Bombshell does highlight the toxic environment of the news network and you’ll feel two very strong emotions when watching it. Empathy towards the women, which is only enhanced by the superb acting from the cast and anger towards the harmful work environment and severe lack of repercussions to these high up sexual predators abusing their positions of power. Although I can’t fault the acting from anyone I’m not sure Bombshell is making the grand statement it thinks it’s making. It doesn’t shy away from the allegations against Ailes but other than that it doesn’t really deal with the issues it has raised. Has anything really changed? I didn’t have a high opinion of Fox News and Bombshell doesn’t do a whole lot to change that. It also feels like it’s trying to empower women yet it doesn’t exactly achieve that either. It’s an appropriate film and suitable for today’s climate, I only wish it had tried to be less like a comedy and delve deeper into the subject matter. Regardless it’s still worth your time and recommended.
Set during WWI, two young British soldiers Schofield (George MacKay) and Blake (Dean-Charles Chapman) are given an impossible mission, to deliver a message to call off a planned attack that would see 1,600 men walk straight into a trap. 1917 follows these two soldiers on their deadly mission across enemy territory. You’re going to feel every minute of this film because it’s a outstanding story and a masterclass in film making.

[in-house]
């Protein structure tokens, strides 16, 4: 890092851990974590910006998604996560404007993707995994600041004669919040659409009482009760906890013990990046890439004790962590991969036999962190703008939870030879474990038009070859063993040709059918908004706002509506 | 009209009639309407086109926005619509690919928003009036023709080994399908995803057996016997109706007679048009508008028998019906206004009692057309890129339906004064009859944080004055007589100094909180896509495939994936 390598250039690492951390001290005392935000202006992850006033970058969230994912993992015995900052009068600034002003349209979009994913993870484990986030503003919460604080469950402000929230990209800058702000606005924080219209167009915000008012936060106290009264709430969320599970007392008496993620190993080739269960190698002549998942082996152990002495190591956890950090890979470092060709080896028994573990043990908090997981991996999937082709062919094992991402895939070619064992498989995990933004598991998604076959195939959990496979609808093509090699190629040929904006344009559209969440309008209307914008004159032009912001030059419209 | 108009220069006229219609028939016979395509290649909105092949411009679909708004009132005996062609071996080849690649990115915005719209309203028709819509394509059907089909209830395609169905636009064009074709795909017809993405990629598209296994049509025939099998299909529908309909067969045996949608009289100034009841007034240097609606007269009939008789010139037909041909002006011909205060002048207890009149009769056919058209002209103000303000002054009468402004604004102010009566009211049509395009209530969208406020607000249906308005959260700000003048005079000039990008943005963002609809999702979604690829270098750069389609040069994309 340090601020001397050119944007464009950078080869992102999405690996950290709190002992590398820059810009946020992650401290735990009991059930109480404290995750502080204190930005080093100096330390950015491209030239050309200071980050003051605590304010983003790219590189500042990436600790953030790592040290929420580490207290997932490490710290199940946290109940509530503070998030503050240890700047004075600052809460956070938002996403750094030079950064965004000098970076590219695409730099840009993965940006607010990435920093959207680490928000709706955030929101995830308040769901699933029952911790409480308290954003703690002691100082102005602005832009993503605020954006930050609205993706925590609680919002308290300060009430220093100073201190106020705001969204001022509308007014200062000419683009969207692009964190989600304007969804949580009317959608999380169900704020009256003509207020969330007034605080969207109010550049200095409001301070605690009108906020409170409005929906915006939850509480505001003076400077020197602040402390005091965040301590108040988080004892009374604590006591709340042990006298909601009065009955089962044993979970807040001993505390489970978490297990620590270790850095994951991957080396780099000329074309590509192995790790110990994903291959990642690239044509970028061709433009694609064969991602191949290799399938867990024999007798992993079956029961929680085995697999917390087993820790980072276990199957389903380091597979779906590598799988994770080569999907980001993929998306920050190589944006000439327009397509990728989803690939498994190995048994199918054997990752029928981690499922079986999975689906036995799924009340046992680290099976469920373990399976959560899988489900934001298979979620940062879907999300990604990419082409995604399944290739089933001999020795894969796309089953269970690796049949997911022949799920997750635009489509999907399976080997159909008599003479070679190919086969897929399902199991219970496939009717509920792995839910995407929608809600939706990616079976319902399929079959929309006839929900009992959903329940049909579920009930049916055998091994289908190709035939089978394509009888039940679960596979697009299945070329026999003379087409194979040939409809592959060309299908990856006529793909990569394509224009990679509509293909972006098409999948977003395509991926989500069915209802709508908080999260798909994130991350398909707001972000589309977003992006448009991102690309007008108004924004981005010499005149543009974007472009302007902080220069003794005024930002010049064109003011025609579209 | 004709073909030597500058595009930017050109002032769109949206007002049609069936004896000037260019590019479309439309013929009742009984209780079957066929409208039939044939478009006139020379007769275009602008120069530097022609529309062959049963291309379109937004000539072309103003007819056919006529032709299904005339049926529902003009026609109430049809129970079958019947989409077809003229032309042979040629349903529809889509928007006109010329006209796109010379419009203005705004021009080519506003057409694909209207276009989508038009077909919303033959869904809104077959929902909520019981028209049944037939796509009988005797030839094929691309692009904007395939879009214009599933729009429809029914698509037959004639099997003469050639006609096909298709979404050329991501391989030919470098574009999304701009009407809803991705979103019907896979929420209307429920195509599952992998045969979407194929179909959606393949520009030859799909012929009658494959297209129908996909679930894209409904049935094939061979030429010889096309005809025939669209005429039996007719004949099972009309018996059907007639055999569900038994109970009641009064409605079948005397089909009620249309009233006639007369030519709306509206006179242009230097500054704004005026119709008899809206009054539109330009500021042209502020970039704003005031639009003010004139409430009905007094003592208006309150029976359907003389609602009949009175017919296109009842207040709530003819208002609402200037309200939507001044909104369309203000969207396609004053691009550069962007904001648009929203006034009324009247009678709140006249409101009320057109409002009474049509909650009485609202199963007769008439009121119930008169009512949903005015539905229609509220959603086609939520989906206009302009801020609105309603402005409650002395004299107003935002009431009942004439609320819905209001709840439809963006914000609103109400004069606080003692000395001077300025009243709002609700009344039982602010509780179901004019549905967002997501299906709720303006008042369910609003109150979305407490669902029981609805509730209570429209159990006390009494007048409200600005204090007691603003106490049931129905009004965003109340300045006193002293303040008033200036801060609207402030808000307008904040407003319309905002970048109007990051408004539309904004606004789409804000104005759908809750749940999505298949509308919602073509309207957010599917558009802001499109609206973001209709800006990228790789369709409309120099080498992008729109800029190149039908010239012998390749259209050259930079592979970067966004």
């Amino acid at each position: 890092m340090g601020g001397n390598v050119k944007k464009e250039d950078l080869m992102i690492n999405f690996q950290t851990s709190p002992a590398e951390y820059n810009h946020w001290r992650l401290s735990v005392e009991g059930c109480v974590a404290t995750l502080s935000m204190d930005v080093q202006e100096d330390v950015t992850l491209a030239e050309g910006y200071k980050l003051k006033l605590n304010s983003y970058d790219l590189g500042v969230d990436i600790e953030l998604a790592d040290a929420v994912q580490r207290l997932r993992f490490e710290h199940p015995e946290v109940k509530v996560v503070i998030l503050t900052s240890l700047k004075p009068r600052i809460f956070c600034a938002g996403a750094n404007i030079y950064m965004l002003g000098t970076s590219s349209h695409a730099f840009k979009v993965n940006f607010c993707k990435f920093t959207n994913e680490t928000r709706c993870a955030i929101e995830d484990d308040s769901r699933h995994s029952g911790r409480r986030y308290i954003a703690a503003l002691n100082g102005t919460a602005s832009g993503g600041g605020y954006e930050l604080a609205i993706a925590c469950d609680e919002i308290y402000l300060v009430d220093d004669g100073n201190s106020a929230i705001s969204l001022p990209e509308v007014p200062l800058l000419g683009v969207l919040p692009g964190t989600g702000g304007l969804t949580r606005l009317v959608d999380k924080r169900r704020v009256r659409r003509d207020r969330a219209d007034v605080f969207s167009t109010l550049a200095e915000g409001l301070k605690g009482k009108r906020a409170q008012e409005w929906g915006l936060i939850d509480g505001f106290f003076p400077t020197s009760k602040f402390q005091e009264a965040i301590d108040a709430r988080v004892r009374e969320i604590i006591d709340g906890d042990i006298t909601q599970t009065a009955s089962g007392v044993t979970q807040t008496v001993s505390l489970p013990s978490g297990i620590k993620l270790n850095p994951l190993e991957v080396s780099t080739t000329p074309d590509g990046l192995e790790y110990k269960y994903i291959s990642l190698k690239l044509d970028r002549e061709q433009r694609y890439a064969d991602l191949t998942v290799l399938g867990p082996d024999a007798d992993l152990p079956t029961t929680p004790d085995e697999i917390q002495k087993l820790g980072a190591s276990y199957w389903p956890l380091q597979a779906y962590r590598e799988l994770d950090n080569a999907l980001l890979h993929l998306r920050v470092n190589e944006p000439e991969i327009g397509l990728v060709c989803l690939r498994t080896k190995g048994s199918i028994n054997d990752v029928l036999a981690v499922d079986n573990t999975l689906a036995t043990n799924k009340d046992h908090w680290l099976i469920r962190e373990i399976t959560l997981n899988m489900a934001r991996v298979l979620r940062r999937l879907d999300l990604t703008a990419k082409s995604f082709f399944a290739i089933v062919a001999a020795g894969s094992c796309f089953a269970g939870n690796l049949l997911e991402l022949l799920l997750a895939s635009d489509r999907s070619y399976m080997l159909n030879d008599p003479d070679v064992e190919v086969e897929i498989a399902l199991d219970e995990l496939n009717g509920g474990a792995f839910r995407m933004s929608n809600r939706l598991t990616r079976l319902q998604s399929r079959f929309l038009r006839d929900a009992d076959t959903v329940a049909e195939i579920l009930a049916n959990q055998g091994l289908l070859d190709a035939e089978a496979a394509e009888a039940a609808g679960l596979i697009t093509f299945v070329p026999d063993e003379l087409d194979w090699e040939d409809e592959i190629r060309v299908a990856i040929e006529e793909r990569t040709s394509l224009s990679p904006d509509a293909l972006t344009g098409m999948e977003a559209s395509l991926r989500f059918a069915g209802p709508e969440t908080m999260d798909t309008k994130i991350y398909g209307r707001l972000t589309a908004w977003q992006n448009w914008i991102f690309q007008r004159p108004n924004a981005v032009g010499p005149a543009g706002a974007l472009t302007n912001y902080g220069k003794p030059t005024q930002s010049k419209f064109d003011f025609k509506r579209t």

MacKay and Chapman quickly meld into their characters, you can no longer see the acting and you’re thrown headfirst into this incredibly tense film. Throughout 1917 you could hear a pin drop it was that quiet, and my local cinema generally tends to sound something like a zoo at the best of times so for it to be that quiet is almost unheard of. With a nearly sold out screen, every single person was fully immersed in this spectacular War film. Expertly directed by Sam Mendes and complimented by a haunting soundtrack by Thomas Newman. The score is beautiful and it looks like it will be a very close competition between Newman and Hildur Guðnadóttir’s Joker soundtrack.
I should have known the cinematographer was Roger Deakins and his decision to film 1917 as a series of long takes is extremely bold and ambitious. At nearly two hours it plays out like one continuous shot, it’s truly stunning and I can’t imagine the amount of work that went into that. The sweeping camera work is skilfully done and it’s near impossible to see the edits. All the behind the scenes work should pay off because I believe 1917 is going to clean up at the Oscars and rightly so. If you’ve made it this far without seeing the trailer then keep it that way because the trailer does this film no justice. It honestly gave me the impression that this was a generic Oscar bait war movie. This is far from the case, 1917 is an original take on a war film and I know it’s early in the year to say this but we’ve already seen one of the best films of the year. A film that needs to be seen on the big screen, so what are you waiting for, get to a cinema and see 1917. Highly recommended.